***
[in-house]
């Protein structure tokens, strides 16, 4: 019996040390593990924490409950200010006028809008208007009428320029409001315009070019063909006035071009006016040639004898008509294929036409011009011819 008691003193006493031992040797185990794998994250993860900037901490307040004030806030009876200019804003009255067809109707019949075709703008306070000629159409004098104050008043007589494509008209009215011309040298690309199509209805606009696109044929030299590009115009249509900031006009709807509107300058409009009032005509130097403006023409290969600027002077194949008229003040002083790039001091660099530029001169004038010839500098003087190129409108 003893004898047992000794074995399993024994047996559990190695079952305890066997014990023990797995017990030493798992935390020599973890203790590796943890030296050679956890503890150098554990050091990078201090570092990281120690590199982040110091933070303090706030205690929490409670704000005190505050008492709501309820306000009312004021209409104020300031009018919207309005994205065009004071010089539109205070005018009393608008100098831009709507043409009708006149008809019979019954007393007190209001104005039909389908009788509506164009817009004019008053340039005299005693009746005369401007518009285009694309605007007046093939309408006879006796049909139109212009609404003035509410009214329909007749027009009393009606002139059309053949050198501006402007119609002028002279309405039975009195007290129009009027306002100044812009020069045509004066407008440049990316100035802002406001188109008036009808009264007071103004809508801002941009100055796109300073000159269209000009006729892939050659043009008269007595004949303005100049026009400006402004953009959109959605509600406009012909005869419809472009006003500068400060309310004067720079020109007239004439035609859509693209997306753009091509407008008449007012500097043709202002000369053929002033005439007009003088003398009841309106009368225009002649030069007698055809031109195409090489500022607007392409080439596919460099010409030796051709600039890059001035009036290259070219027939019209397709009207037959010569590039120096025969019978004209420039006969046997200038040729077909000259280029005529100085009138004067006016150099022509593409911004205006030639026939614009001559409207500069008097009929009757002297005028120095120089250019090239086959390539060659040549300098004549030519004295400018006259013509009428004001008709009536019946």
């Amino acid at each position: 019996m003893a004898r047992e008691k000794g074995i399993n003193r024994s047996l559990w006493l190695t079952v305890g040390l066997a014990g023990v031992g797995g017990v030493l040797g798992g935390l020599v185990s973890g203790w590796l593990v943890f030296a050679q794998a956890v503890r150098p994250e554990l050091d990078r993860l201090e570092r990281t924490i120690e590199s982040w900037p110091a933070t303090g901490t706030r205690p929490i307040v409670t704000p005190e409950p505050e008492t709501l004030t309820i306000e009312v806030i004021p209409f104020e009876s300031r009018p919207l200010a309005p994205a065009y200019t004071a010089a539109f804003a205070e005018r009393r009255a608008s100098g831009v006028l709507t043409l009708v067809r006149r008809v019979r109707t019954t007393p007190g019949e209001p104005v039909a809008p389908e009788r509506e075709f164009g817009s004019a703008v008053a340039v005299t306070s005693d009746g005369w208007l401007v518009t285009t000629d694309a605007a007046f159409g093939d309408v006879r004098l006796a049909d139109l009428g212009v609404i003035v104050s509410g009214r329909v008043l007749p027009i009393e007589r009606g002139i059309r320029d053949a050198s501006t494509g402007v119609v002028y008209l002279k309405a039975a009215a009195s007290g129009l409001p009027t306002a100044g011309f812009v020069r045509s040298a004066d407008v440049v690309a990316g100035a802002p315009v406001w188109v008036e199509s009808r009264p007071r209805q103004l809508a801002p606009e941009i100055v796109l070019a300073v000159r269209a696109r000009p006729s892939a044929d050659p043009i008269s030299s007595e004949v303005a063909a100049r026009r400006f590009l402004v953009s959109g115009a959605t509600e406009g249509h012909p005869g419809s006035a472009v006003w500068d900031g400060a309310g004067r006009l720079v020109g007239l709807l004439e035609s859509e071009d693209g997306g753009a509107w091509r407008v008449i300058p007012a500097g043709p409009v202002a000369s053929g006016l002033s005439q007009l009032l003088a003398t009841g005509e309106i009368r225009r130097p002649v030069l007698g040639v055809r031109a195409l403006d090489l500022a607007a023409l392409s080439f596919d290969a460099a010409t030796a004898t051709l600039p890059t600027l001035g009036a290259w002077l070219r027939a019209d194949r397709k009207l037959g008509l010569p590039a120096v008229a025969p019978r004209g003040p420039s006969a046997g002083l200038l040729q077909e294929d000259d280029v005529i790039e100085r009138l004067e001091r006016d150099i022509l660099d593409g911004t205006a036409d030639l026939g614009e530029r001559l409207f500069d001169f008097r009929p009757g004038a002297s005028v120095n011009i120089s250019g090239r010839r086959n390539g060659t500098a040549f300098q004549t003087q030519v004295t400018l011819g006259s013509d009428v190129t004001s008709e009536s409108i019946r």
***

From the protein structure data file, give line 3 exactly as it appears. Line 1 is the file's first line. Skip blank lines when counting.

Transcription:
């Amino acid at each position: 019996m003893a004898r047992e008691k000794g074995i399993n003193r024994s047996l559990w006493l190695t079952v305890g040390l066997a014990g023990v031992g797995g017990v030493l040797g798992g935390l020599v185990s973890g203790w590796l593990v943890f030296a050679q794998a956890v503890r150098p994250e554990l050091d990078r993860l201090e570092r990281t924490i120690e590199s982040w900037p110091a933070t303090g901490t706030r205690p929490i307040v409670t704000p005190e409950p505050e008492t709501l004030t309820i306000e009312v806030i004021p209409f104020e009876s300031r009018p919207l200010a309005p994205a065009y200019t004071a010089a539109f804003a205070e005018r009393r009255a608008s100098g831009v006028l709507t043409l009708v067809r006149r008809v019979r109707t019954t007393p007190g019949e209001p104005v039909a809008p389908e009788r509506e075709f164009g817009s004019a703008v008053a340039v005299t306070s005693d009746g005369w208007l401007v518009t285009t000629d694309a605007a007046f159409g093939d309408v006879r004098l006796a049909d139109l009428g212009v609404i003035v104050s509410g009214r329909v008043l007749p027009i009393e007589r009606g002139i059309r320029d053949a050198s501006t494509g402007v119609v002028y008209l002279k309405a039975a009215a009195s007290g129009l409001p009027t306002a100044g011309f812009v020069r045509s040298a004066d407008v440049v690309a990316g100035a802002p315009v406001w188109v008036e199509s009808r009264p007071r209805q103004l809508a801002p606009e941009i100055v796109l070019a300073v000159r269209a696109r000009p006729s892939a044929d050659p043009i008269s030299s007595e004949v303005a063909a100049r026009r400006f590009l402004v953009s959109g115009a959605t509600e406009g249509h012909p005869g419809s006035a472009v006003w500068d900031g400060a309310g004067r006009l720079v020109g007239l709807l004439e035609s859509e071009d693209g997306g753009a509107w091509r407008v008449i300058p007012a500097g043709p409009v202002a000369s053929g006016l002033s005439q007009l009032l003088a003398t009841g005509e309106i009368r225009r130097p002649v030069l007698g040639v055809r031109a195409l403006d090489l500022a607007a023409l392409s080439f596919d290969a460099a010409t030796a004898t051709l600039p890059t600027l001035g009036a290259w002077l070219r027939a019209d194949r397709k009207l037959g008509l010569p590039a120096v008229a025969p019978r004209g003040p420039s006969a046997g002083l200038l040729q077909e294929d000259d280029v005529i790039e100085r009138l004067e001091r006016d150099i022509l660099d593409g911004t205006a036409d030639l026939g614009e530029r001559l409207f500069d001169f008097r009929p009757g004038a002297s005028v120095n011009i120089s250019g090239r010839r086959n390539g060659t500098a040549f300098q004549t003087q030519v004295t400018l011819g006259s013509d009428v190129t004001s008709e009536s409108i019946r």